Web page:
“Run whether user is logged on or not” needs to be selected. We want this task to run whether any user is logged on or not.

“Run with highest privileges” needs to be checked. We want this task to run with highest privileges. The task may run fine without checking this box, but I just checked it so that it doesn’t fail because of the lack of any permissions etc.

Now go to “Triggers” tab

Here click on “New” button to create a new trigger. You will see the following window

Click on the dropbox next to “Begin the task:” and select “On an event”. We want to start the task on an event.

Now in the “Log:” dropbox, select Application

In the “Source:” dropbox, select “Desktop Window Manager”

and in the “Event ID:”, type “9027”.

We saw from the Event Viewer log that the log type of “Application”, Source is “Desktop Window Manager” and Event ID is “9027”. So, we want this task to run on this event only. Now click on “OK” and you will see this trigger added.

Now go to Actions tab

Click on “New” button to add an action.

In the “Program/script:”, type “net”. In the “Add arguments (optional):”, type “start scardsvr”. i.e. we want to run “net start scardsvr” to start the Smart Card service. Now click on “OK” to close this window. Everything else can be left as default so you can click on “OK” again to close the properties window.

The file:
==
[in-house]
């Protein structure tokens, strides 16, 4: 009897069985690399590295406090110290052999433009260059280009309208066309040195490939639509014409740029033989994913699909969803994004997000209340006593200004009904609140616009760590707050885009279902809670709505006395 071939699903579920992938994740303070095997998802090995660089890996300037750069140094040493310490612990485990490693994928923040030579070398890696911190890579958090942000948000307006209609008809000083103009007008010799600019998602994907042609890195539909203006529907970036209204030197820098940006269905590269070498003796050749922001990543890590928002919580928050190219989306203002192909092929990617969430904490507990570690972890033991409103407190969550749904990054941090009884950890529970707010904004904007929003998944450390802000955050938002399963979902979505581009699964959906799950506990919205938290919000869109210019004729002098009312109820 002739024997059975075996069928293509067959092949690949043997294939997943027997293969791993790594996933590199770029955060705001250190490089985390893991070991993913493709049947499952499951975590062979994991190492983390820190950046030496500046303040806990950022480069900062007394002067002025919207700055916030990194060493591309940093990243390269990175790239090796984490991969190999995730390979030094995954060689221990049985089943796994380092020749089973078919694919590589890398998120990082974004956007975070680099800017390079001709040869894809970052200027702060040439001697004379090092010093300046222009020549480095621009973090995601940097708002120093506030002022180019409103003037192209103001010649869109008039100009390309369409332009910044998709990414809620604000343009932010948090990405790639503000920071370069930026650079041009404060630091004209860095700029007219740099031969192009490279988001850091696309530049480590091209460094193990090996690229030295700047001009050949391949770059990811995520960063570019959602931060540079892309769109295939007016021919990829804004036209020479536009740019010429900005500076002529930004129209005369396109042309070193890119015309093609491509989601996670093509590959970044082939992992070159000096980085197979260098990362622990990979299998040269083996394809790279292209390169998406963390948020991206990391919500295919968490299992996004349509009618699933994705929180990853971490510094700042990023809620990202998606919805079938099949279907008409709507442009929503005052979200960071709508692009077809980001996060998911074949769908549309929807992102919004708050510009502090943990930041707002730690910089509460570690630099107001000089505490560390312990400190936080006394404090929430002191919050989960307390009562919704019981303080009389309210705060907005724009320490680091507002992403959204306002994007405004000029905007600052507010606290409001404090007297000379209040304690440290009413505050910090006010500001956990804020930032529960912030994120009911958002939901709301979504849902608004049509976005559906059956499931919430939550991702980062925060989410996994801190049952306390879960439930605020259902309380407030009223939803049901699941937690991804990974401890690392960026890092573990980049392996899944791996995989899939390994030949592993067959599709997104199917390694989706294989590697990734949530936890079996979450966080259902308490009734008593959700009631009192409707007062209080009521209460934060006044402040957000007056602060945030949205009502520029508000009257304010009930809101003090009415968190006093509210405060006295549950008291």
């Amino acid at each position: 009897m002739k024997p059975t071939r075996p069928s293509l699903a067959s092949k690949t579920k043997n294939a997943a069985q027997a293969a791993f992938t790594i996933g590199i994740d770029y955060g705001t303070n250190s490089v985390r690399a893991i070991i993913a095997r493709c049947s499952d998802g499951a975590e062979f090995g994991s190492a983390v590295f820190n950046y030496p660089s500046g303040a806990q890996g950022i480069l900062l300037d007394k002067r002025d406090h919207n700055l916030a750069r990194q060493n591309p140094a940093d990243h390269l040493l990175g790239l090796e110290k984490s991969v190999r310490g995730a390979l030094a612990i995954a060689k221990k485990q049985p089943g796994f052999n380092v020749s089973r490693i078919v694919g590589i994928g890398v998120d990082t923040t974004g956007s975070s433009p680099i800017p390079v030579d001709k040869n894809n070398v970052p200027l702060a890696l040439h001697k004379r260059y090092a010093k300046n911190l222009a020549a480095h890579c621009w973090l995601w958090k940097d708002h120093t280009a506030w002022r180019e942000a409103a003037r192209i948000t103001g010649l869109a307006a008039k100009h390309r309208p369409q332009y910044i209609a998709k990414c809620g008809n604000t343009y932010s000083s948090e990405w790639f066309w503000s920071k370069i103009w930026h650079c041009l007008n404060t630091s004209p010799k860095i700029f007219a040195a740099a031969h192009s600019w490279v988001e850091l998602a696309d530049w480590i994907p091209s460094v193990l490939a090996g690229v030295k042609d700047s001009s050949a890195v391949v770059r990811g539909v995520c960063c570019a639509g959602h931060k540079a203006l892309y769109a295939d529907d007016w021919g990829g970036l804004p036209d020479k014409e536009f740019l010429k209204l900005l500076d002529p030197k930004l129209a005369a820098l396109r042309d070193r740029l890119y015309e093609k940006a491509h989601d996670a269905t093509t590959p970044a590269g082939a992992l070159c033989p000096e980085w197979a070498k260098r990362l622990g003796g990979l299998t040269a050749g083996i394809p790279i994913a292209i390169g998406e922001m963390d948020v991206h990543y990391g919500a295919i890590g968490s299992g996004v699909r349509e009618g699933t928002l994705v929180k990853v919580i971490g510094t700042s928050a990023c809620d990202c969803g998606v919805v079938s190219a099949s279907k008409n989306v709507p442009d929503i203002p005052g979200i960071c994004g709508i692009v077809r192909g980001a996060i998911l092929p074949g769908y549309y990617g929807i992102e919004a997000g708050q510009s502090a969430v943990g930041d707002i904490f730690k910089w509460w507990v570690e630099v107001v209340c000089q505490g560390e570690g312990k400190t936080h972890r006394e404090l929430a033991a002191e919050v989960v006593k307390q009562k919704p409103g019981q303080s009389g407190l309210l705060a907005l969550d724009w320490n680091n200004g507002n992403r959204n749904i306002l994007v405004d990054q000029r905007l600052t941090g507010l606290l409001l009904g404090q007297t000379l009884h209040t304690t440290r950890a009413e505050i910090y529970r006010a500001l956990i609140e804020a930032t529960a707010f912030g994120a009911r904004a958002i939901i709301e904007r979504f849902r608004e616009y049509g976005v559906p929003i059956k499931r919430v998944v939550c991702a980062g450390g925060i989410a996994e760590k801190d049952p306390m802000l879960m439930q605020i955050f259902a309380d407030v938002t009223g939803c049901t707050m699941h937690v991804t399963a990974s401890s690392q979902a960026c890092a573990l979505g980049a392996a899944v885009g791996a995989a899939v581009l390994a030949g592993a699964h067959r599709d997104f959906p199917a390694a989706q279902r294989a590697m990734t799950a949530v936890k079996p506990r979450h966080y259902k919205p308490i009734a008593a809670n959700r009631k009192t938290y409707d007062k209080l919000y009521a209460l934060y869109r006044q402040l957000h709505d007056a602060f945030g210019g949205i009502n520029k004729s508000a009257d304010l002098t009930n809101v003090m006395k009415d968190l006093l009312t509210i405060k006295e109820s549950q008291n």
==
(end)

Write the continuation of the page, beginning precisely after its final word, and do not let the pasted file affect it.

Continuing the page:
Now your task is setup and will show up in the list of tasks. This task should start the Smart Card service whenever you connect using Remote Desktop Connection.

Try it, when you connect using Remote Desktop, it should now read the smart card and ask you to enter your PIN, after entering the PIN you should be able to logon to your Windows 10 machine. If it doesn’t work, try taking out the smart card and inserting it again.

Now this resolved my issue with connecting to my Windows 10 Virtual Desktop from my Mac Desktop. But later on I faced another issue, when I lock my Windows 10 machine, after sometime it stops accepting my Smart Card and gives me either “No valid certificates were found on this smart card” or “The requested key container does not exist on the smart card” error. I haven’t found a workaround for this and am still looking to see what event it generates to maybe trigger my task on that event too. But for now, whenever I receive these errors while trying to unlock my Windows 10 machine, I just disconnect the session and reconnect and it works fine. I will update my post if I am able to develop a workaround for this.

This workaround should work on Windows 2012 R2 also, the difference is that Windows 2012 R2 server may generate some other event in the event log other than “9027” and you would have to look for that and configure your task to trigger on that event instead.

If you need help, please don’t hesitate to contact me. I would also like to request that if you find a better workaround, please let me know.

Until Microsoft or Apple (whoevers the issue is) resolves this issue, I am using this workaround.


Thanks for reading my post!